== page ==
Fish monitors collect data on legal fish catches on a regular (weekly or twice a week) basis by visiting boat landing sites in their area to find out how much fish was caught using what methods. They are trained by fisheries scientists to accurately identify fish species and fill out data collection sheets. Adaptive management principles can then be applied based on the information collected over time. The monitor’s data sheets are archived at the local MFMR offices to be kept for future reference. Monitoring data from the fisheries reserve in Sikunga Conservancy reveal that fish catch rates have increased up to five times within the reserve and doubled in fishing areas adjacent to the reserve.
Conservation during a pandemic
Global pandemics, international travel restrictions and national lockdowns do not directly affect the function of our natural ecosystems, but the indirect effects could have been dire. Conservancies are heavily reliant on international visitors for their income, which was all but halted soon after March 2020. International travel restrictions thus threatened to shut conservancies down altogether, resulting in no patrols, no response to human-wildlife conflict and a dramatic increase in rural poverty that could lead to a spike in wildlife crime.
The pandemic came hot on the heels of a multi-year drought, which is still affecting the north-western parts of the country. The drought massively reduced livestock and wildlife numbers, impoverished many rural households throughout Namibia and intensified human-wildlife conflict. The year 2020 thus provided a stern test to the resilience of the Namibian community-based model of natural resource management.
For the Natural Resource Working Group (NRWG), the challenge was to continue monitoring activities for wildlife, plant and fish resources, while keeping a close watch on human-wildlife conflict and wildlife crime. All of these activities rely on conservancy employees who spend most of their time in the field – game guards, resource monitors, fish monitors and guards. Securing funding for conservancies to pay these critical workers through the CRRRF was therefore essential to ensuring that conservation continued despite the global pandemic.
Natural resource management at a glance
At the end of 2020 there were...
- 83 conservancies and one association using the Event Book monitoring tool
- 54 conservancies conducting annual game counts
- 50 conservancies with a game management and utilisation plan
- 45 conservancies with a zonation plan
- 763 game guards and resource monitors working in conservancies
- 50 conservancy management plans in place
- 45 conservancies with conservation hunting concessions
The biggest challenges were…
- Drought continued to have a devastating impact on wildlife populations in north-west Namibia
- Depressed wildlife numbers in the north-west resulted in reduced meat and financial benefits to conservancies
- Reduced prey has caused predators to attack livestock – eroding support for conservation
- Wildlife crime prevention is proving successful – but costly – and efforts to counter crime must be continuously upgraded
- Land invasions by farmers seeking grazing are threatening the existence of areas reserved for wildlife
- Many conservancies are not fully compliant with MEFT regulations
The severe and on-going drought continued to have a devastating impact on wildlife populations in north-west Namibia, with mortalities and almost no successful breeding taking place. The depressed wildlife population numbers in the north-west have resulted in wildlife offtake quotas remaining low or at zero, which has in turn reduced meat and financial benefits to conservancies. In addition, the depressed wildlife numbers have caused predators to seek alternative prey, therefore driving up livestock losses. The reduced benefits and increased human-wildlife conflict (HWC) has eroded community (and some political) support for a wildlife-based economy, which is a major concern. It is essential that more support effort be put into mitigating HWC. However, diminished funding to CBNRM support organisations is making it extremely difficult to respond to this challenge in a systematic and sustainable manner.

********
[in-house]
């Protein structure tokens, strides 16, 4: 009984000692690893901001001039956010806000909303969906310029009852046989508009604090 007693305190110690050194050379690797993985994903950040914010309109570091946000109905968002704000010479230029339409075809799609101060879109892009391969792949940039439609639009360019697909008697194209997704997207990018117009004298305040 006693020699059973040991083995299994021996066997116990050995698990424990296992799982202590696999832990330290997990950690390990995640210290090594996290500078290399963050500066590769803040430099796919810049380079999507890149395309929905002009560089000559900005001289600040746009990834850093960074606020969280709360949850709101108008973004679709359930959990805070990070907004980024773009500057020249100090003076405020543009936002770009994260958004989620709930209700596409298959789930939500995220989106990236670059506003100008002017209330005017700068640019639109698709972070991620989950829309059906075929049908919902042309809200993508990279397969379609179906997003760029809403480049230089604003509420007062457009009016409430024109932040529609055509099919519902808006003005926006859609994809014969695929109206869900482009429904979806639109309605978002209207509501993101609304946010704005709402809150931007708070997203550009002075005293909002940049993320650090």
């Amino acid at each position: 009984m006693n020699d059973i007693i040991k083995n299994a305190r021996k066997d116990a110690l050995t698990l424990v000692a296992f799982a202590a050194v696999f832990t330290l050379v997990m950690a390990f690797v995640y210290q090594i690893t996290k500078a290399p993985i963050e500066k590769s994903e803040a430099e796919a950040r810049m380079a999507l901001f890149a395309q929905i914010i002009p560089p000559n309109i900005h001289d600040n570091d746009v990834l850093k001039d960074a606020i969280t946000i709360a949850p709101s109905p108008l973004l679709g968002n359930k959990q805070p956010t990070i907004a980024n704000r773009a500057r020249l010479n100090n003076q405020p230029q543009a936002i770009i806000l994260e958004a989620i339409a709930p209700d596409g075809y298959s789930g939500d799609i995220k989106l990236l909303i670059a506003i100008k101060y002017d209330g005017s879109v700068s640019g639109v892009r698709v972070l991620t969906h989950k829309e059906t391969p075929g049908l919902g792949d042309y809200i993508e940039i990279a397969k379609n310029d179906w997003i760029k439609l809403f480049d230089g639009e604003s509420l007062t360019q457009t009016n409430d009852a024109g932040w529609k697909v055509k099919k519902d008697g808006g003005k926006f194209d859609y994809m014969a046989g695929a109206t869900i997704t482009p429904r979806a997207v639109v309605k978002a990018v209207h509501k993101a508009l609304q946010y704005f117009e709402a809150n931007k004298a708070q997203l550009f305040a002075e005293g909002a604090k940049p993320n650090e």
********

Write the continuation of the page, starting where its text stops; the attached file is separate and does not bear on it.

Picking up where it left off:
As criminal syndicates have penetrated into Namibia from other African countries, wildlife crime remains a significant challenge. On the positive side, rhino poaching in the north-west communal areas has been stopped through community support and increased anti-poaching effort by all partners including law enforcement, NGOs and communities. In north-east Namibia, however, elephant poaching continues. Whilst this is still below the level that would affect the sustainability of the population, it nevertheless remains a challenge. The Combatting Wildlife Crime Project partners have responded to wildlife crime across the country and inroads are starting to be made, but the project partners will need to respond quickly to the ever changing dynamics that are characteristic of international crime.
Land invasions and customary land-right registration in areas zoned for wildlife are threatening those areas and the wildlife found there. Unless this is mitigated, it will negatively impact the benefits from both the sustainable use of wildlife as well as tourism, which will have the potential to undermine wildlife as a land-use option.
Natural resource management standards as set out in MET’s new Standard Operating Procedures (SOP’s) is a challenge with a number of conservancies now no longer being fully compliant. Bringing these conservancies up to standard will require significant effort from an already overstretched and under-funded CBNRM support team. As an example: of the 57 conservancies that have game utilisation management plans, the new SOP’s indicate that many are out of date and several are more than five years old, a situation that the MEFT is working to address.